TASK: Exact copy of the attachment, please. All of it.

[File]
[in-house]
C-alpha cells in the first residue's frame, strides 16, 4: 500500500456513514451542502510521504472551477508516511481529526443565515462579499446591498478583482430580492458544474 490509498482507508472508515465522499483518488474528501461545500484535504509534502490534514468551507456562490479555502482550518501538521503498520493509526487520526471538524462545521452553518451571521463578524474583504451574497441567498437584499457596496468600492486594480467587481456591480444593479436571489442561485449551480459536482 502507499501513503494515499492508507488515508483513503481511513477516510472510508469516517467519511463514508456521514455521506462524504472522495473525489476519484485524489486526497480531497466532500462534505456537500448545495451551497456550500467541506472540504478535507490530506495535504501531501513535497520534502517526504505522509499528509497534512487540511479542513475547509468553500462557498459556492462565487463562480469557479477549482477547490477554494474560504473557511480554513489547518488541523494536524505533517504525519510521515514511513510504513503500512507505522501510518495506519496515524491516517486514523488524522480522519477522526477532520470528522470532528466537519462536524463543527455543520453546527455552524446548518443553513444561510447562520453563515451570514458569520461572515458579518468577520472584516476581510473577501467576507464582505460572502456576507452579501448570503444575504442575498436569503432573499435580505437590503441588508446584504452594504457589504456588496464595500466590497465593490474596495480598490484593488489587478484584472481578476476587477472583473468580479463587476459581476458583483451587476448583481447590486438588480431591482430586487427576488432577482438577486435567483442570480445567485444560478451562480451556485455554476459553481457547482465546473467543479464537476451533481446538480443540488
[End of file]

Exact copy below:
[in-house]
C-alpha cells in the first residue's frame, strides 16, 4: 500500500456513514451542502510521504472551477508516511481529526443565515462579499446591498478583482430580492458544474 490509498482507508472508515465522499483518488474528501461545500484535504509534502490534514468551507456562490479555502482550518501538521503498520493509526487520526471538524462545521452553518451571521463578524474583504451574497441567498437584499457596496468600492486594480467587481456591480444593479436571489442561485449551480459536482 502507499501513503494515499492508507488515508483513503481511513477516510472510508469516517467519511463514508456521514455521506462524504472522495473525489476519484485524489486526497480531497466532500462534505456537500448545495451551497456550500467541506472540504478535507490530506495535504501531501513535497520534502517526504505522509499528509497534512487540511479542513475547509468553500462557498459556492462565487463562480469557479477549482477547490477554494474560504473557511480554513489547518488541523494536524505533517504525519510521515514511513510504513503500512507505522501510518495506519496515524491516517486514523488524522480522519477522526477532520470528522470532528466537519462536524463543527455543520453546527455552524446548518443553513444561510447562520453563515451570514458569520461572515458579518468577520472584516476581510473577501467576507464582505460572502456576507452579501448570503444575504442575498436569503432573499435580505437590503441588508446584504452594504457589504456588496464595500466590497465593490474596495480598490484593488489587478484584472481578476476587477472583473468580479463587476459581476458583483451587476448583481447590486438588480431591482430586487427576488432577482438577486435567483442570480445567485444560478451562480451556485455554476459553481457547482465546473467543479464537476451533481446538480443540488